The Softer Side of Internal Audit

Brian Christensen is Executive Vice President – Global Internal Audit for Protiviti, a subsidiary of Robert Half. Protiviti is a global consulting firm that helps companies solve problems in finance, technology, operations, governance, risk and internal audit. The following reviews key findings from Protiviti’s 2014 Internal Audit Capabilities and Needs Survey, an annual study that assesses competency levels and areas of improvement for CAEs and internal audit professionals. The survey report and other resources can be found at

Public speaking. Negotiation. Persuasion. These may not be the first three characteristics that come to mind when you think of an internal auditor – but they should be.

Such “soft skills” long have been valued, even in technical fields, and internal audit is no exception.

After all, if internal audit executives can’t effectively share their findings with the organizations' leadership and rank and file and collaborate with them productively, how are they possibly going to fulfill their roles as catalysts for change?

Protiviti’s 2014 Internal Audit Capabilities and Needs Survey identifies the most important soft skills that internal audit executives need to improve to excel in today’s marketplace. Our annual survey’s findings and emphasis on communication underscore the rising importance of collaboration throughout the enterprise and even beyond the organization.

But identifying vital soft skills and establishing them as cornerstones for internal audit’s success are entirely different matters. Our report on this year’s survey includes action items designed to help internal audit executives foster environments in which they can use their personal skills most effectively. Our recommended action items include the following:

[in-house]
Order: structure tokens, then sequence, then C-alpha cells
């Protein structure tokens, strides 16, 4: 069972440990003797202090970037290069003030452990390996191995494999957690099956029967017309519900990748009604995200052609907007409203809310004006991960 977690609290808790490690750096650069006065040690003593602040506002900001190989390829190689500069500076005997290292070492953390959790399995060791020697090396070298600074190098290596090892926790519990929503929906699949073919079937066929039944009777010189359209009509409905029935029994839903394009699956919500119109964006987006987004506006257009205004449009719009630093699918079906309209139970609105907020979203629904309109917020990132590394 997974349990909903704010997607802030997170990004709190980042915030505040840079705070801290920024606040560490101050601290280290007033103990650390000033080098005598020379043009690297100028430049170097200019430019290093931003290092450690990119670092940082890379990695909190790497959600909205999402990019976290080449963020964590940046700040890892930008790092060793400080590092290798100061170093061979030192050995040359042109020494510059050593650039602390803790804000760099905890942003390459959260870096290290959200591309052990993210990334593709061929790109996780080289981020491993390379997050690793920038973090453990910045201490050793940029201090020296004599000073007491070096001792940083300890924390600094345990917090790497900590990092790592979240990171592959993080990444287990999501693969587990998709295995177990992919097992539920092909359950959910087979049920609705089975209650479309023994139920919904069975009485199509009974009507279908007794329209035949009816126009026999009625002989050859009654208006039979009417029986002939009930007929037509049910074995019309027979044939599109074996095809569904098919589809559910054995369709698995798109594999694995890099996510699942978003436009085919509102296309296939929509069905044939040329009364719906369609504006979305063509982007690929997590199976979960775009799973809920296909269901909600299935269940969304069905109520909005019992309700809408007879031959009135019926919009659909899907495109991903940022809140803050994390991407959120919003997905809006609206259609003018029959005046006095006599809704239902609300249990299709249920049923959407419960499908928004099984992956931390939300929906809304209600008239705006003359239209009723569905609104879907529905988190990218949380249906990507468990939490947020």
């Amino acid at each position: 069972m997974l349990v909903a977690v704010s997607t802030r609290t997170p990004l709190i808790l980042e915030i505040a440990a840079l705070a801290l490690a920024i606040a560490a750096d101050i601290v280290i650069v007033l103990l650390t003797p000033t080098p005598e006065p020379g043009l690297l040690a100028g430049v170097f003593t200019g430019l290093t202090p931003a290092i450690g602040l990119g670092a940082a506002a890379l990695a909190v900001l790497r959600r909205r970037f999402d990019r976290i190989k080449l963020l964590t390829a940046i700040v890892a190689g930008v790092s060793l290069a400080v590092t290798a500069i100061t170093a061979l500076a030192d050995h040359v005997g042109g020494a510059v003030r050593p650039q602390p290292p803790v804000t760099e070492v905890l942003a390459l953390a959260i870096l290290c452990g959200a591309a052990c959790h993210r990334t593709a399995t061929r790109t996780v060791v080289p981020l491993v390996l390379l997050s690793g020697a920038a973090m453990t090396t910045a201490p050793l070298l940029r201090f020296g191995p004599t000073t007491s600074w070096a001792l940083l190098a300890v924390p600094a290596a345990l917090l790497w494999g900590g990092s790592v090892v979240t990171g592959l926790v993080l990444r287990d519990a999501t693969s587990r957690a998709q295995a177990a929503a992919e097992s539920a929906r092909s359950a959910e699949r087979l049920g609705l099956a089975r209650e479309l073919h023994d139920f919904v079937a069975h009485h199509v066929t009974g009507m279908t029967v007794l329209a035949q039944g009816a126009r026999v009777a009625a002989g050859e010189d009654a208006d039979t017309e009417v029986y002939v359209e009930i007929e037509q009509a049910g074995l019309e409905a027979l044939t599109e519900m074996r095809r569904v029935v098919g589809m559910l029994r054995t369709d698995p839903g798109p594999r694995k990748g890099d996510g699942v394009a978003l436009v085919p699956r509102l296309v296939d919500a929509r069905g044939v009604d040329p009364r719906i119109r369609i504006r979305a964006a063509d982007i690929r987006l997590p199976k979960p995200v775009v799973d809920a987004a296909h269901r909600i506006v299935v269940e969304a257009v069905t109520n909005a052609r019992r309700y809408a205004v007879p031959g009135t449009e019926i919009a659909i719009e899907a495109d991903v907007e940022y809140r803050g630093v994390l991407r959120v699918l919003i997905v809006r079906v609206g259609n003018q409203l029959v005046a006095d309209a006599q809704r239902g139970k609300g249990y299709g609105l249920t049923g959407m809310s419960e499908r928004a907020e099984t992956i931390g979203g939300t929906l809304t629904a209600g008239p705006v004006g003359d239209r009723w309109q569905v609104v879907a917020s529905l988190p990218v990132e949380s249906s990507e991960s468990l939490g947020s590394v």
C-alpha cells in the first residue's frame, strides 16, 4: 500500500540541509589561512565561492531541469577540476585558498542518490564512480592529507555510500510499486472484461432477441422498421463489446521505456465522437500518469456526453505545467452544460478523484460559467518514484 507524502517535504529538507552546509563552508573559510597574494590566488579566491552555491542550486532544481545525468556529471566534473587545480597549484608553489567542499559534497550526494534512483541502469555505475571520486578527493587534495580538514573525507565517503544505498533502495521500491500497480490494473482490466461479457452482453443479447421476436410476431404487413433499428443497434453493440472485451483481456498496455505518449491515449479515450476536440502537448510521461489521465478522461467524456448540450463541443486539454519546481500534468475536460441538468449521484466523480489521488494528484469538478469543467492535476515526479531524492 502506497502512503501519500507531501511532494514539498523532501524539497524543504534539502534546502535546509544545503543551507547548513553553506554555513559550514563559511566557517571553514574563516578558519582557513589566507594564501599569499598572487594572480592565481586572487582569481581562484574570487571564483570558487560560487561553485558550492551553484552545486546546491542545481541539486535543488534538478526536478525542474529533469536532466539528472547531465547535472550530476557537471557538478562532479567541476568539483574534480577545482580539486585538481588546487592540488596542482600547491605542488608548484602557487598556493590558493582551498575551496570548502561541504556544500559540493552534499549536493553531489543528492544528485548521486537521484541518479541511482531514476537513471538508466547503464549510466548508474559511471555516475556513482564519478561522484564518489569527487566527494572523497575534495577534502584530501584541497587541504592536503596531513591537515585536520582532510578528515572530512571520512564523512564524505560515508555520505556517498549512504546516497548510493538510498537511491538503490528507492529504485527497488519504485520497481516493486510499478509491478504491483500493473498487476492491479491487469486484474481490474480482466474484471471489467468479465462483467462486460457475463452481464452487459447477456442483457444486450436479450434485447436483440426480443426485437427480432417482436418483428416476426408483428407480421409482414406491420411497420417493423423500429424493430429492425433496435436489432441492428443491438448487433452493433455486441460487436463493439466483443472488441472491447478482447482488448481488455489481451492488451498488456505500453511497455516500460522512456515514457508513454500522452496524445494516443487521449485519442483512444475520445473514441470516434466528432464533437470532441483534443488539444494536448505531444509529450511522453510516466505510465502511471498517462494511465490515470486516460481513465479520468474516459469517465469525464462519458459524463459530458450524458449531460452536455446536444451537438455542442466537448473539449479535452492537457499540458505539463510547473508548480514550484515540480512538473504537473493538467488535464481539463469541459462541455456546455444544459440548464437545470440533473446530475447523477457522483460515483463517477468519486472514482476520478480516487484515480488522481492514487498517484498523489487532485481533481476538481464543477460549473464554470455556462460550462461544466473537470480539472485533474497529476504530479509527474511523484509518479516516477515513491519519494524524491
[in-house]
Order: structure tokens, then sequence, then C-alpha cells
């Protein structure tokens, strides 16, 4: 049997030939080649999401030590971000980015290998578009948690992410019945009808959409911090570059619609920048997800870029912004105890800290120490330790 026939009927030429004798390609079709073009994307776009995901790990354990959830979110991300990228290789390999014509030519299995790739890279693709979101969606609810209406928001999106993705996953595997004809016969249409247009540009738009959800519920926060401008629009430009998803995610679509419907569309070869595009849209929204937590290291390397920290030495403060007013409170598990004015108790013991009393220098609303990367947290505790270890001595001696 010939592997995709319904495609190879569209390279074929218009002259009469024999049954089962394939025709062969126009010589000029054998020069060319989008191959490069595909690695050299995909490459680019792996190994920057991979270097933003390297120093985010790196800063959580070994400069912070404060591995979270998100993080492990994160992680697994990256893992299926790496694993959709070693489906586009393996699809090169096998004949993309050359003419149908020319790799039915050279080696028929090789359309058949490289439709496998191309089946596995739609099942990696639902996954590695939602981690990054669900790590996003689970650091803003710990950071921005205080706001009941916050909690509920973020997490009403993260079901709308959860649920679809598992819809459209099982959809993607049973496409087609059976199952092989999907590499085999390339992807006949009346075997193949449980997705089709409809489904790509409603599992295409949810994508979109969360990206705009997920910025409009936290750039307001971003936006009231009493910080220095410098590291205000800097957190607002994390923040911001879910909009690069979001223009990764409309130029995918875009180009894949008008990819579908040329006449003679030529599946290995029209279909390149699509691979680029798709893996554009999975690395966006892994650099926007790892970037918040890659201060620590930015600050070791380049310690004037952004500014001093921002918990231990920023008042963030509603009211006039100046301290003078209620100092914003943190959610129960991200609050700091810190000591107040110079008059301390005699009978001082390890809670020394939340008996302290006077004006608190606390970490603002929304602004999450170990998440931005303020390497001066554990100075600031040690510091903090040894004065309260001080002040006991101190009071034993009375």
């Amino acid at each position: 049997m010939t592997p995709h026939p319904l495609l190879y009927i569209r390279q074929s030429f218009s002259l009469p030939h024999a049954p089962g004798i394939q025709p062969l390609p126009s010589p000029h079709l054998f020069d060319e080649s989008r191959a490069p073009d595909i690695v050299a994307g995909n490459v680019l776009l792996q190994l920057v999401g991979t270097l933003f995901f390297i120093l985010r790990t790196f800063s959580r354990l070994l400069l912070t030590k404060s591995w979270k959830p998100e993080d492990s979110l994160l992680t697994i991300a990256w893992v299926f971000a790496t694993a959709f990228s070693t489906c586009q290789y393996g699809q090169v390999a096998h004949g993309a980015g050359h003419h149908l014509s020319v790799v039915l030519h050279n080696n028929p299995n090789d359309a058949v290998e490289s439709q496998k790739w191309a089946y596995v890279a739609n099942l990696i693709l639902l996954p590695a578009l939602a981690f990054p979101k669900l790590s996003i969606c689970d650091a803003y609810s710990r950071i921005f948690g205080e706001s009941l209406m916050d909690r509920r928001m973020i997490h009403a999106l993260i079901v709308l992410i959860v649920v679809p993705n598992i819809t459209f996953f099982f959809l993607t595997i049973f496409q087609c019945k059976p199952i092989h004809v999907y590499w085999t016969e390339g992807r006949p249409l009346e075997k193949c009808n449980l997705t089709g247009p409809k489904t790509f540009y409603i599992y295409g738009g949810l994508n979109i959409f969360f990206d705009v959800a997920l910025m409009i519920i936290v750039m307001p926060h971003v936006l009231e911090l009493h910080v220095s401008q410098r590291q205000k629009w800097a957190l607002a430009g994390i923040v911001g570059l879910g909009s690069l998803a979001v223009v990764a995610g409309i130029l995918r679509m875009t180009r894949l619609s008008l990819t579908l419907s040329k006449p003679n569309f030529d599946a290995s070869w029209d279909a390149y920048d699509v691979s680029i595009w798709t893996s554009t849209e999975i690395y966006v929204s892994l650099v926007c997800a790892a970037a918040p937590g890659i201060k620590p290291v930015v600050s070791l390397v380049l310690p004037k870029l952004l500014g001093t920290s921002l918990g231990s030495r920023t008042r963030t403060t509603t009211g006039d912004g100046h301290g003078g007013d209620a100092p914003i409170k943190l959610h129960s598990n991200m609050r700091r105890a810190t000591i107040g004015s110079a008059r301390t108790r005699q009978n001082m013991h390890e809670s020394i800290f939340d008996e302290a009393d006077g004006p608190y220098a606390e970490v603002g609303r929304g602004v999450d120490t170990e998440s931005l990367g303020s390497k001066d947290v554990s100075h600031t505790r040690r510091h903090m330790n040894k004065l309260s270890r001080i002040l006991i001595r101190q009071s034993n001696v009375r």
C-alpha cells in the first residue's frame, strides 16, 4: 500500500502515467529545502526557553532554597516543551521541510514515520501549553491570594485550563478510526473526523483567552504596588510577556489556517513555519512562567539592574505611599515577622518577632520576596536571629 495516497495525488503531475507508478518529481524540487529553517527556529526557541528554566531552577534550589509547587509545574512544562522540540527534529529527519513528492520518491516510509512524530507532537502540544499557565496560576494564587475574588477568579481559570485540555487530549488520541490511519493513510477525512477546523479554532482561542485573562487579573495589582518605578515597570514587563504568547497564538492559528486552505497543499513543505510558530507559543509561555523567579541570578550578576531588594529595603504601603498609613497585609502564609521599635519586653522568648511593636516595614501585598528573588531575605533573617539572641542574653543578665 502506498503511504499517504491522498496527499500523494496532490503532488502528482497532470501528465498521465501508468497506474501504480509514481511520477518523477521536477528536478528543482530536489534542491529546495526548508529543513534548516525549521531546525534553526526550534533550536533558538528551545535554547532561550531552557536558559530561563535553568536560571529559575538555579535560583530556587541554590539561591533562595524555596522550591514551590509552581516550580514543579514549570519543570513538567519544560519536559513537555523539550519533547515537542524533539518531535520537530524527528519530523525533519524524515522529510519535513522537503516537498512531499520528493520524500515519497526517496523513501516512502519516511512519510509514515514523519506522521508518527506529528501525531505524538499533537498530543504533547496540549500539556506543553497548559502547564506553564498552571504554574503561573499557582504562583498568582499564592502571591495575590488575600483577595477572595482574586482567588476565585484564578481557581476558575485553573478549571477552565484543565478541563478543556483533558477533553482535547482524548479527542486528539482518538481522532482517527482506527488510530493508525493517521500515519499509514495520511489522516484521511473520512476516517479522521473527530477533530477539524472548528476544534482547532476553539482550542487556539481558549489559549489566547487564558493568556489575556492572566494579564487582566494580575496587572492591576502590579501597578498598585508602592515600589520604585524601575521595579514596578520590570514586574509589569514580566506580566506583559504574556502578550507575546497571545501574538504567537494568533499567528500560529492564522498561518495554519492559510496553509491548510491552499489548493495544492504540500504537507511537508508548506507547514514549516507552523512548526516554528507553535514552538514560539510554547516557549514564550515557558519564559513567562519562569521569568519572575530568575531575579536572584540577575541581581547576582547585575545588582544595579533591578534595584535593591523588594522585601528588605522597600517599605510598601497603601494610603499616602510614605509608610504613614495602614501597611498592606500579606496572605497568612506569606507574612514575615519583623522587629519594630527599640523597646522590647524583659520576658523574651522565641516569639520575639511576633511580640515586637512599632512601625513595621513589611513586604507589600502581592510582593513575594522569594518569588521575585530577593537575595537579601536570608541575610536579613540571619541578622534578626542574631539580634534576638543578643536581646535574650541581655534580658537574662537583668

• Determine when business colleagues would most benefit from internal audit expertise and insights as they make important decisions –  and then establish ways to provide such information as early as possible in the decision-making process.
  • Consider the need for a branding/communications effort designed to inform all areas of the business of internal audit’s role and the value of collaborating with internal audit on an ongoing basis.
  • Develop rotational programs with the goal of exposing internal auditors to as many different parts of the business as possible.
  • Establish training opportunities that help groom internal auditors for leadership roles and strengthen internal audit’s collaboration with other departments. 

Though it is stereotypical to presume that internal auditors need only numbers and relevant information to support their position, nothing could be further from the truth.

The power of strong presentation and interpersonal skills was demonstrated in a recent study by University of Illinois and University of Massachusetts professors.1  In this study, one group of internal auditors presented its case in a logical, organized fashion that helped managers better understand the implications of the information. By comparison, another group presented the identical information, but in a random order that undermined a cohesive argument. What was the most notable revelation of the experiment? It didn’t matter whether the actual accounting information was supportive of the auditors’ case. What mattered was that the managers agreed more often with those who made the better presentation.

Such findings substantiate why respondents to our survey this year ranked “presenting” (public speaking) as the No. 1 personal skill that needs to be improved. Among the other skills that were cited, in order of importance: negotiation, persuasion, dealing with confrontation and time management.

Our survey’s results amplify a point made by a top internal audit executive in a 2013 report from The Institute of Internal Auditors and Robert Half about internal auditor attributes. It stated “soft skills are the new hard skills.”

These soft skills enhance the internal auditor’s ability to work outside of a vacuum and cultivate information from all corners of an organization. Ultimately, it’s the ability to engage with all people at all levels that will help those in the internal audit profession identify critical business risks.

In addition to commentary in our report, we offer key questions for internal audit executives to consider when addressing these issues. Check out our related blogs at The Protiviti View, which features commentary, insights and points of view on key challenges and risks facing companies today. 

1 Fanning, Kirsten and M. David  Piercey, Internal Auditors’ Use of Interpersonal Likability, Arguments, and Accounting Information in a Corporate Governance Setting (March 31, 2014), available at SSRN: or